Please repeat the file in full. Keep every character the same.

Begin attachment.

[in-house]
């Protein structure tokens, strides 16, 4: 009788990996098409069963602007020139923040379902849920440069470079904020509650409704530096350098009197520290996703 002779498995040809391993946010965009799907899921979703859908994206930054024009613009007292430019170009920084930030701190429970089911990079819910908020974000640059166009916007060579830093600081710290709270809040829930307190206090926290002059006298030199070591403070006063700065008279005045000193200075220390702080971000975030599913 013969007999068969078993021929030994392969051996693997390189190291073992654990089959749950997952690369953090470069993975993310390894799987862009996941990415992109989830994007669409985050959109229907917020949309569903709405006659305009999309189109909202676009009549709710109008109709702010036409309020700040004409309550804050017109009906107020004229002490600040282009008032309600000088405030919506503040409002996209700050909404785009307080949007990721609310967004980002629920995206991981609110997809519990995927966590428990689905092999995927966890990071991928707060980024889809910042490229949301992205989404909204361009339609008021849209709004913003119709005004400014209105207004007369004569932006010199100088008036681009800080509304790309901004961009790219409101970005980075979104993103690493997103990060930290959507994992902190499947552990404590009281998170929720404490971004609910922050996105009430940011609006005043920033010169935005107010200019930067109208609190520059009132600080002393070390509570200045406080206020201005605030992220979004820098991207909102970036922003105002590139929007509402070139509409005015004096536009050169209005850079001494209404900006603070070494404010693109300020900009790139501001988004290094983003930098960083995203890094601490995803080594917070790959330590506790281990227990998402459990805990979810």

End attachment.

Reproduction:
[in-house]
């Protein structure tokens, strides 16, 4: 009788990996098409069963602007020139923040379902849920440069470079904020509650409704530096350098009197520290996703 002779498995040809391993946010965009799907899921979703859908994206930054024009613009007292430019170009920084930030701190429970089911990079819910908020974000640059166009916007060579830093600081710290709270809040829930307190206090926290002059006298030199070591403070006063700065008279005045000193200075220390702080971000975030599913 013969007999068969078993021929030994392969051996693997390189190291073992654990089959749950997952690369953090470069993975993310390894799987862009996941990415992109989830994007669409985050959109229907917020949309569903709405006659305009999309189109909202676009009549709710109008109709702010036409309020700040004409309550804050017109009906107020004229002490600040282009008032309600000088405030919506503040409002996209700050909404785009307080949007990721609310967004980002629920995206991981609110997809519990995927966590428990689905092999995927966890990071991928707060980024889809910042490229949301992205989404909204361009339609008021849209709004913003119709005004400014209105207004007369004569932006010199100088008036681009800080509304790309901004961009790219409101970005980075979104993103690493997103990060930290959507994992902190499947552990404590009281998170929720404490971004609910922050996105009430940011609006005043920033010169935005107010200019930067109208609190520059009132600080002393070390509570200045406080206020201005605030992220979004820098991207909102970036922003105002590139929007509402070139509409005015004096536009050169209005850079001494209404900006603070070494404010693109300020900009790139501001988004290094983003930098960083995203890094601490995803080594917070790959330590506790281990227990998402459990805990979810």